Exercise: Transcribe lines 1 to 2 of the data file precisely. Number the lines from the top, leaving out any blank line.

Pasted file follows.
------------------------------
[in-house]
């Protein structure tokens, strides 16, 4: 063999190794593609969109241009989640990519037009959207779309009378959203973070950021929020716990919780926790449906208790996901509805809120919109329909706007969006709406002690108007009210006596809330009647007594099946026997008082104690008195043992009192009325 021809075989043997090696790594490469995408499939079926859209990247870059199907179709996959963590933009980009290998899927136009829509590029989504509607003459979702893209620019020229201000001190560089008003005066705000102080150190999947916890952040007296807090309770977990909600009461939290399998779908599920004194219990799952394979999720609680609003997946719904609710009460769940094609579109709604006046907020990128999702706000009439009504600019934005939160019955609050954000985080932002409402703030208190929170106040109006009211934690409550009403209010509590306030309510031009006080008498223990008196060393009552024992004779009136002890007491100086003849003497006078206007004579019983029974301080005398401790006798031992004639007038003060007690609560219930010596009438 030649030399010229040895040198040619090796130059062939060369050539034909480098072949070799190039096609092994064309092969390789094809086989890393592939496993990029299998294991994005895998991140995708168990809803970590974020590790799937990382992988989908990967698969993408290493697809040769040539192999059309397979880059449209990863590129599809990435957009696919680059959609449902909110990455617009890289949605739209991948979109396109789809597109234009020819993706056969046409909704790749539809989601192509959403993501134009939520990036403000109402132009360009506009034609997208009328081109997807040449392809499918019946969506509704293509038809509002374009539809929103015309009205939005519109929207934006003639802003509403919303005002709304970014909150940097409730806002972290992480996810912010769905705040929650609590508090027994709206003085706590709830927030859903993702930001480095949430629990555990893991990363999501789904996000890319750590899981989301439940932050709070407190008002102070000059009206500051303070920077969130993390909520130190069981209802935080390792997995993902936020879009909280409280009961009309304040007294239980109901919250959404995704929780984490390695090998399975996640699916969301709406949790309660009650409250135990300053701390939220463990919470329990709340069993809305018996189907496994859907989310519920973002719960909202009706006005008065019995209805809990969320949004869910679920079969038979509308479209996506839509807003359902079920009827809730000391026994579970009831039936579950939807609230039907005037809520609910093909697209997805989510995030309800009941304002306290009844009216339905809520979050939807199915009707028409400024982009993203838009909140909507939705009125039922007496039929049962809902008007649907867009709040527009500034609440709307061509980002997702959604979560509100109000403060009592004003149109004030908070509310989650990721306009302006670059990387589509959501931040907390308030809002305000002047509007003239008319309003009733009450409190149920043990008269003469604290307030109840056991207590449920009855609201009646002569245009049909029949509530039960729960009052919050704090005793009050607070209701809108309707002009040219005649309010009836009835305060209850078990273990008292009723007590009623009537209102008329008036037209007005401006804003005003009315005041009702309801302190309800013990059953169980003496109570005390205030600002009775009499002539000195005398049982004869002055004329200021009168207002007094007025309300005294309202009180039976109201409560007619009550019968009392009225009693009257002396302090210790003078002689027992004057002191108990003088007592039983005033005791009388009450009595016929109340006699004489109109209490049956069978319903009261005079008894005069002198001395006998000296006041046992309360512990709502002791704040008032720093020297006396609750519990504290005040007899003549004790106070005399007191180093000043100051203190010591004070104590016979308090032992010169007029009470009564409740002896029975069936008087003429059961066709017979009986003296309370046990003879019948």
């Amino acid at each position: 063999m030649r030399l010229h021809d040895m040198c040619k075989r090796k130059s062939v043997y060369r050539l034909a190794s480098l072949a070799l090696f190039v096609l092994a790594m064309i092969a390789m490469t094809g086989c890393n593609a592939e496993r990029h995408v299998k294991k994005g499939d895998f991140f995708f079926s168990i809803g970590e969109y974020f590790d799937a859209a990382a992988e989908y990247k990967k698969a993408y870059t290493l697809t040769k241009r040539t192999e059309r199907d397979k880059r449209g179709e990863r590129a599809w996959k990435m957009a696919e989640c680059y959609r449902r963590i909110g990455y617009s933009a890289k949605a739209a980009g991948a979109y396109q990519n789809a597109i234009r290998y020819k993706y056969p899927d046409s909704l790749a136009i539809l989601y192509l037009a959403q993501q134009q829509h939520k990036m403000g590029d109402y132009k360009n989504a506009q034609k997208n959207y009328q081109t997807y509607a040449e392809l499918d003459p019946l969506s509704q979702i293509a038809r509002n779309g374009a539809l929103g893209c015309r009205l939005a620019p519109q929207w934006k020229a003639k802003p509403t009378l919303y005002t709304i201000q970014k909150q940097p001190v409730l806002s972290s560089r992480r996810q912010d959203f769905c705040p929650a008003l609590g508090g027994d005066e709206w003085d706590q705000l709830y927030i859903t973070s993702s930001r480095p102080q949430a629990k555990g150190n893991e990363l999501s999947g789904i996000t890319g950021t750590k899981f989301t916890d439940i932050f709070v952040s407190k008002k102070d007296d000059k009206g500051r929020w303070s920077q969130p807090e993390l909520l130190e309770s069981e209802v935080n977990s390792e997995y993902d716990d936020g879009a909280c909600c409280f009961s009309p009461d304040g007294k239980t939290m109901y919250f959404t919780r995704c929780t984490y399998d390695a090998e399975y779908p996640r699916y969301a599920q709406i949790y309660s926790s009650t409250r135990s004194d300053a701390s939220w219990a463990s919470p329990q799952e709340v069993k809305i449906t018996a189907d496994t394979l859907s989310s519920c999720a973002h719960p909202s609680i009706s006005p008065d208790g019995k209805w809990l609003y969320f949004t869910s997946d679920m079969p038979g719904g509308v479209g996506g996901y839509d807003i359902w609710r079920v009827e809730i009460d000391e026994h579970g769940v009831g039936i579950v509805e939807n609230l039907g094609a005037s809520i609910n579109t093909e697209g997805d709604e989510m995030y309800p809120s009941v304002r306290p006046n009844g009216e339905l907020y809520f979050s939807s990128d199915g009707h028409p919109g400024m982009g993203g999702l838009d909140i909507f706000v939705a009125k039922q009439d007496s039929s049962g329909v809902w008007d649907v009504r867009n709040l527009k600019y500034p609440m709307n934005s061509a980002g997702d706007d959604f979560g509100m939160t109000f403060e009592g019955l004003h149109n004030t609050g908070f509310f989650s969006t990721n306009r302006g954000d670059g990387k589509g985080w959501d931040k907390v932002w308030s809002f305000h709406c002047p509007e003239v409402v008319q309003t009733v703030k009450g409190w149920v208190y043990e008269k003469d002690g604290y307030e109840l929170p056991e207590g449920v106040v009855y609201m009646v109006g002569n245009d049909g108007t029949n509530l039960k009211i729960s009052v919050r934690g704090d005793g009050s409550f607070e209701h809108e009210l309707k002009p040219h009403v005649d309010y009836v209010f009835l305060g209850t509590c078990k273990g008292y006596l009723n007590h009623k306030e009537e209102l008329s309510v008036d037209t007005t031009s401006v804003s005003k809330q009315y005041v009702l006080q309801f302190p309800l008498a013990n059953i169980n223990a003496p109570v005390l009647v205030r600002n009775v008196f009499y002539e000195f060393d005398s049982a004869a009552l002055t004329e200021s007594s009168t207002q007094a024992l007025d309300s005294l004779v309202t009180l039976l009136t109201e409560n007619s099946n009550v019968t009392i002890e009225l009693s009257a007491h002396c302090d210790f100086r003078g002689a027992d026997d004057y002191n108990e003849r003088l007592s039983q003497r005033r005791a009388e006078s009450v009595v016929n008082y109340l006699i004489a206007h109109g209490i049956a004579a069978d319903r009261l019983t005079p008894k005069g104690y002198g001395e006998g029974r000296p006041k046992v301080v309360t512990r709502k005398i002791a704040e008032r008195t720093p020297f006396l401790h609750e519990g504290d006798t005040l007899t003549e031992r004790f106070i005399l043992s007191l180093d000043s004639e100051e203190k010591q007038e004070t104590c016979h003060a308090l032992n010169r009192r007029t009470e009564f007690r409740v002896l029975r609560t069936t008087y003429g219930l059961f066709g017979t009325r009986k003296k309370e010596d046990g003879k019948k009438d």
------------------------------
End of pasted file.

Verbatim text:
[in-house]
């Protein structure tokens, strides 16, 4: 063999190794593609969109241009989640990519037009959207779309009378959203973070950021929020716990919780926790449906208790996901509805809120919109329909706007969006709406002690108007009210006596809330009647007594099946026997008082104690008195043992009192009325 021809075989043997090696790594490469995408499939079926859209990247870059199907179709996959963590933009980009290998899927136009829509590029989504509607003459979702893209620019020229201000001190560089008003005066705000102080150190999947916890952040007296807090309770977990909600009461939290399998779908599920004194219990799952394979999720609680609003997946719904609710009460769940094609579109709604006046907020990128999702706000009439009504600019934005939160019955609050954000985080932002409402703030208190929170106040109006009211934690409550009403209010509590306030309510031009006080008498223990008196060393009552024992004779009136002890007491100086003849003497006078206007004579019983029974301080005398401790006798031992004639007038003060007690609560219930010596009438 030649030399010229040895040198040619090796130059062939060369050539034909480098072949070799190039096609092994064309092969390789094809086989890393592939496993990029299998294991994005895998991140995708168990809803970590974020590790799937990382992988989908990967698969993408290493697809040769040539192999059309397979880059449209990863590129599809990435957009696919680059959609449902909110990455617009890289949605739209991948979109396109789809597109234009020819993706056969046409909704790749539809989601192509959403993501134009939520990036403000109402132009360009506009034609997208009328081109997807040449392809499918019946969506509704293509038809509002374009539809929103015309009205939005519109929207934006003639802003509403919303005002709304970014909150940097409730806002972290992480996810912010769905705040929650609590508090027994709206003085706590709830927030859903993702930001480095949430629990555990893991990363999501789904996000890319750590899981989301439940932050709070407190008002102070000059009206500051303070920077969130993390909520130190069981209802935080390792997995993902936020879009909280409280009961009309304040007294239980109901919250959404995704929780984490390695090998399975996640699916969301709406949790309660009650409250135990300053701390939220463990919470329990709340069993809305018996189907496994859907989310519920973002719960909202009706006005008065019995209805809990969320949004869910679920079969038979509308479209996506839509807003359902079920009827809730000391026994579970009831039936579950939807609230039907005037809520609910093909697209997805989510995030309800009941304002306290009844009216339905809520979050939807199915009707028409400024982009993203838009909140909507939705009125039922007496039929049962809902008007649907867009709040527009500034609440709307061509980002997702959604979560509100109000403060009592004003149109004030908070509310989650990721306009302006670059990387589509959501931040907390308030809002305000002047509007003239008319309003009733009450409190149920043990008269003469604290307030109840056991207590449920009855609201009646002569245009049909029949509530039960729960009052919050704090005793009050607070209701809108309707002009040219005649309010009836009835305060209850078990273990008292009723007590009623009537209102008329008036037209007005401006804003005003009315005041009702309801302190309800013990059953169980003496109570005390205030600002009775009499002539000195005398049982004869002055004329200021009168207002007094007025309300005294309202009180039976109201409560007619009550019968009392009225009693009257002396302090210790003078002689027992004057002191108990003088007592039983005033005791009388009450009595016929109340006699004489109109209490049956069978319903009261005079008894005069002198001395006998000296006041046992309360512990709502002791704040008032720093020297006396609750519990504290005040007899003549004790106070005399007191180093000043100051203190010591004070104590016979308090032992010169007029009470009564409740002896029975069936008087003429059961066709017979009986003296309370046990003879019948």